As if death runs, clueless commanders, and having no place to sleep weren't enough, "prickly heat" intensifies all the discomforts of the field and takes it up a few notches.
Also read: 7 first-world problems only Post-9/11 troops will understand
Prickly heat is that very annoying rash that develops when you're out in the field for days or weeks without taking a shower. The sweat glands become blocked when you sweat profusely and don't allow the sweat to evaporate. The blockage occurs:
- In areas between skin creases like the neck, armpits, and groin where skin touches adjacent skin preventing sweat to evaporate.
- By wearing tight clothing.
- By bundling up with heavy clothing or sheets that make it difficult for air to circulate. Yes, you can also get prickly heat in the Winter.
- By using heavy creams that block skin pores.
It feels like pins and needles on the surface of the skin that only get worse when you relieve yourself by scratching. Prickly heat is actually the second level of heat rash. Heat rash levels are:
- Clear (miliaria crystalline): this type of heat rash looks like small, clear beads of sweat on the skin. This is the mildest version of heat rash and doesn't produce many uncomfortable symptoms.
- Red (miliaria rubra): this is the most common type of heat rash and it's the one known as prickly heat because of it's intense itching and burning.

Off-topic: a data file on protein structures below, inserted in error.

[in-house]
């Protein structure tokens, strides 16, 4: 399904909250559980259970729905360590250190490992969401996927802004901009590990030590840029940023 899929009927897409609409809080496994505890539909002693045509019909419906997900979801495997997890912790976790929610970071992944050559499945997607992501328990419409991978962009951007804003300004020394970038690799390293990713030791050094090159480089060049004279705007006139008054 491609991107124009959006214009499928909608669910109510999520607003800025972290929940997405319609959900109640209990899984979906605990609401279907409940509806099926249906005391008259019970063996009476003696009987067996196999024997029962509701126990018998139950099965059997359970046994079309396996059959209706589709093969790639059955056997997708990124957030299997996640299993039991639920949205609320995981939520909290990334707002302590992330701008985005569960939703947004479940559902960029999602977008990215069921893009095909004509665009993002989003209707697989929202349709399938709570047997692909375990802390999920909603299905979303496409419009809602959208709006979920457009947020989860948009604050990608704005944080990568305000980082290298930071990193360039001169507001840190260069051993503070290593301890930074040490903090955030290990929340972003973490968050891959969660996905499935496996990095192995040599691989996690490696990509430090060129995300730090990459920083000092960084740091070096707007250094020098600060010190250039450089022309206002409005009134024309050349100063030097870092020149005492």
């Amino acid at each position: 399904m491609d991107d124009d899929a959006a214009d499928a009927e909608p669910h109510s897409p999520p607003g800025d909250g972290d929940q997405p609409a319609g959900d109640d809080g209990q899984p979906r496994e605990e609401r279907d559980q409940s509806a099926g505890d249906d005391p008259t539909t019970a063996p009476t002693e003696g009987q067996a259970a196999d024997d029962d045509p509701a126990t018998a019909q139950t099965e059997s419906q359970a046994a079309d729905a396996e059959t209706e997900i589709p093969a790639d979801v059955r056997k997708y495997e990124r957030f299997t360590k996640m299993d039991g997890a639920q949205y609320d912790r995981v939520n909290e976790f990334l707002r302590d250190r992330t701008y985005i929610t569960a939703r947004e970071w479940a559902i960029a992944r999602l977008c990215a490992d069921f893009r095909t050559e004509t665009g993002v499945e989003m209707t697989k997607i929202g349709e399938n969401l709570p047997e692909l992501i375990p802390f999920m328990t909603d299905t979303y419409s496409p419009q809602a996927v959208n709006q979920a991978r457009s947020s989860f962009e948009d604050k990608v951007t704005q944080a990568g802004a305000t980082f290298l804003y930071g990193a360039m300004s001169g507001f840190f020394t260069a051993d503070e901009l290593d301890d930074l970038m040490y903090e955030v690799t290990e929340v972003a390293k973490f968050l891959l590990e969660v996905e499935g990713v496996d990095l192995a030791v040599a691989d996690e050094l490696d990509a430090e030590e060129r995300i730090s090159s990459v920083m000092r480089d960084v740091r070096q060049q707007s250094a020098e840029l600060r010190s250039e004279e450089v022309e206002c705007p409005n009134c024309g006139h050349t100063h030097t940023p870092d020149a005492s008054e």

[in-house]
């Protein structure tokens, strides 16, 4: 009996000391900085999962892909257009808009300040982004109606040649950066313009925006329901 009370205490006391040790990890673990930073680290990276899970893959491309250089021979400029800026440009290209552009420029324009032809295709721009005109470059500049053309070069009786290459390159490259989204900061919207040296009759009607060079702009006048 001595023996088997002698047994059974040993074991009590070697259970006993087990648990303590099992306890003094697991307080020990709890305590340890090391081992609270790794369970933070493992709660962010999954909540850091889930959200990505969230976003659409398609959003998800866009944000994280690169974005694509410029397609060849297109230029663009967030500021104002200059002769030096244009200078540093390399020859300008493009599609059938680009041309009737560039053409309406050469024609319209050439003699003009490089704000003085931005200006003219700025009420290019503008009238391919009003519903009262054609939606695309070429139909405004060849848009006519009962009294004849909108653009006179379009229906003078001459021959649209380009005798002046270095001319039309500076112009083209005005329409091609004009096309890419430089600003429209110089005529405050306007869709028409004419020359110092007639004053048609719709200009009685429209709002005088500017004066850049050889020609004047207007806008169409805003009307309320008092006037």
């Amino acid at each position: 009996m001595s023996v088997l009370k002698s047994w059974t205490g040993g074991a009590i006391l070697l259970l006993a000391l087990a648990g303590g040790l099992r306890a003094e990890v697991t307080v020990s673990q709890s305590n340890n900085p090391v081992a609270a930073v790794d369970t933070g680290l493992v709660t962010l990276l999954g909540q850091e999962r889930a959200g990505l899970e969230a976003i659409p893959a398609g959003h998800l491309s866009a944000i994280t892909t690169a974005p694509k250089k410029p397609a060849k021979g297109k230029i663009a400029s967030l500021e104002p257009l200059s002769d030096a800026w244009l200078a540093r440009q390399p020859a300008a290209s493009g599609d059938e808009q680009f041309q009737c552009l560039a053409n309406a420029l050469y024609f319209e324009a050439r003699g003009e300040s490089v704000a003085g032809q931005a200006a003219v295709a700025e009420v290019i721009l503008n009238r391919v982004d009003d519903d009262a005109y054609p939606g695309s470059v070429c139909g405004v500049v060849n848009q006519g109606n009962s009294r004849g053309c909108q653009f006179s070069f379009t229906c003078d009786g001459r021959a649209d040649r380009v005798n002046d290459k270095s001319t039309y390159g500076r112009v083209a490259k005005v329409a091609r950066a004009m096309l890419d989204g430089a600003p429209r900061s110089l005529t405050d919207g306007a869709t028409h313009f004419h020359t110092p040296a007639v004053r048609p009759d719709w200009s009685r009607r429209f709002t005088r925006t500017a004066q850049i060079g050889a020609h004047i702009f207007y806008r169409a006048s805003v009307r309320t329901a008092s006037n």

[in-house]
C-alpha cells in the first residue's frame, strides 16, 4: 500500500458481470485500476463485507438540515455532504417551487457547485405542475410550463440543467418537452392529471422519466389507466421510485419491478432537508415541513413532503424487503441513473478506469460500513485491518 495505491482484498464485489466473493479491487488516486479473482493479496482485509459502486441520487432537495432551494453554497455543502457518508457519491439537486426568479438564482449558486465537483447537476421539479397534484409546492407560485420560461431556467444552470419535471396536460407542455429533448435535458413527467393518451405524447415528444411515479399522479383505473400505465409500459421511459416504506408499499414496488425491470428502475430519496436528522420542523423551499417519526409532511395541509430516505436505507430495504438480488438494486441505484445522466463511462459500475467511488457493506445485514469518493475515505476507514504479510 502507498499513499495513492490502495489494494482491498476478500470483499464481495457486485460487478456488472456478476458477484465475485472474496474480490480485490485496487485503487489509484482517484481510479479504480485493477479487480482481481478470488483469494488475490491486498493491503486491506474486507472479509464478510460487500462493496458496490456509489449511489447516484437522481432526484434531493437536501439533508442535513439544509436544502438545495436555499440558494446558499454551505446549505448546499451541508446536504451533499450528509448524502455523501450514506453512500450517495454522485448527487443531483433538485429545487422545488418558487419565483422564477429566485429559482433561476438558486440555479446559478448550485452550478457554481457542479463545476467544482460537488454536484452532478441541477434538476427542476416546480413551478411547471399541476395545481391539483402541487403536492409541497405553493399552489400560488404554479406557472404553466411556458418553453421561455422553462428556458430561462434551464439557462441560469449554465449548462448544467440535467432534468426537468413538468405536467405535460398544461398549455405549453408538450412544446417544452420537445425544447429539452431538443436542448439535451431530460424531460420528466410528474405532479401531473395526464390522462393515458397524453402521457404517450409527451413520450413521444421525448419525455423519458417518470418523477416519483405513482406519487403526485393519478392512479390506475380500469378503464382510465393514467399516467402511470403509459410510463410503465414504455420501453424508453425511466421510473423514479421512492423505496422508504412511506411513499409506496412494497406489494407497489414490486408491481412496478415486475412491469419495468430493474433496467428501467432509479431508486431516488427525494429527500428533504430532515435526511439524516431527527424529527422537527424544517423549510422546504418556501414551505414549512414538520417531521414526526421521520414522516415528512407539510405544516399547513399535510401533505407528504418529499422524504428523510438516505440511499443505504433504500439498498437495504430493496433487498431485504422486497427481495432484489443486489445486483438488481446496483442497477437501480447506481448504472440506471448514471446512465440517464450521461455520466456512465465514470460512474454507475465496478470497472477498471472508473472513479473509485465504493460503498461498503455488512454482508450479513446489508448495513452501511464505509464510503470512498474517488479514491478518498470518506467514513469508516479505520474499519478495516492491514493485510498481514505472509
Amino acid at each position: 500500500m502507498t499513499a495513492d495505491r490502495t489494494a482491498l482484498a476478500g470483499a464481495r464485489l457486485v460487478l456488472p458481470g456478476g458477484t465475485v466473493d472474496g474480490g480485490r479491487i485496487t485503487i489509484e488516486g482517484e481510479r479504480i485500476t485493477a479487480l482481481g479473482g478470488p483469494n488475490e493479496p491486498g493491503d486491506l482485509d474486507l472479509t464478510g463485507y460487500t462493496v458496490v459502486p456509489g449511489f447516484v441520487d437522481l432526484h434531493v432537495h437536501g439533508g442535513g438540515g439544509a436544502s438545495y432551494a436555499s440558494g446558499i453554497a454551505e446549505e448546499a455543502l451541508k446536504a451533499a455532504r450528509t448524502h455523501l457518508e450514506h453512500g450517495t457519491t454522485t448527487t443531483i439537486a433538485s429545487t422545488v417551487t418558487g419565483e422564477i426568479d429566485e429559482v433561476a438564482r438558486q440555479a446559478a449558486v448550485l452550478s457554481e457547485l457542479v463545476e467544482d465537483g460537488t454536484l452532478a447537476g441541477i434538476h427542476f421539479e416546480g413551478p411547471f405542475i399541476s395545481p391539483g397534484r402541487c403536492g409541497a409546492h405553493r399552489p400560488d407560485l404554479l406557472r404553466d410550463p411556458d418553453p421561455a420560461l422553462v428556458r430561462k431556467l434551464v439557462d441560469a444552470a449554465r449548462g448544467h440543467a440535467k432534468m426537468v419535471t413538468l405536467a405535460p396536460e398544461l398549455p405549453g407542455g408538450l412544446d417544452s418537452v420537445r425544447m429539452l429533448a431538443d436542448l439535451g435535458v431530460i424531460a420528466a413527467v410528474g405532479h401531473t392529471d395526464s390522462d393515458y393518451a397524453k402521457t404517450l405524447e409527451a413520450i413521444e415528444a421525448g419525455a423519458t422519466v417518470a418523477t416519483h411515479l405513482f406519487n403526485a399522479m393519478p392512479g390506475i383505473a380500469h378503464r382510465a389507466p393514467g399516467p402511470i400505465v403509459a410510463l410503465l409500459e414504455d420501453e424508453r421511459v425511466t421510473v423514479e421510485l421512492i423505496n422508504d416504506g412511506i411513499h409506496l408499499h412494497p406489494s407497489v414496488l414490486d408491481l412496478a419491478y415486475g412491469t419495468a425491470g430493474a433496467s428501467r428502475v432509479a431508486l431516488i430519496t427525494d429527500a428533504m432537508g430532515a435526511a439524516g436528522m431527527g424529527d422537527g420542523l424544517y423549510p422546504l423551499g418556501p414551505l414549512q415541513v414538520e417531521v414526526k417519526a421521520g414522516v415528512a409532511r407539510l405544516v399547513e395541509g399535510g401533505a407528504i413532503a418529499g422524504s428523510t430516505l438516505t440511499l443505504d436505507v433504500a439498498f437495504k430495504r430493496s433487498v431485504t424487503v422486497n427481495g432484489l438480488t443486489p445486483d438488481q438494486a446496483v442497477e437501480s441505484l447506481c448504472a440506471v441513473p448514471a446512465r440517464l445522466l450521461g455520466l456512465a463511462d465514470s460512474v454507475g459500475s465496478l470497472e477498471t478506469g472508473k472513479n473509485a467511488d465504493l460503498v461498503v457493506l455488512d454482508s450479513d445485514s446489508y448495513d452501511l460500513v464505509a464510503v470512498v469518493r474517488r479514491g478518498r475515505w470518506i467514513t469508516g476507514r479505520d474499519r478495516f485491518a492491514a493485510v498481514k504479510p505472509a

- White/Yellow (miliaria pustulosa): when prickly heat turns white or yellow it's the first sign of skin infection and you should see the doc.
- Deep (miliaria profunda) this level of heat rash produces large, firm bumps on the skin. The sweat glands become chronically inflamed and cause damage to deep layers of the skin.
Luckily, preventing prickly heat is easy by maintaining good hygiene and keeping the skin cool and dry. This is easier said than done without the amenities of first-world living. In the field, this means trying not to sleep in your sweaty, dirty uniform and using baby wipes to keep yourself somewhat clean.
But in case you do get prickly heat, you can also treat it with calamine lotion and hydrocortisone creams and sprays, according to MedecineNet.com. Just make sure you pack it in your ruck.
OR: Watch what life is like in the US Marine infantry: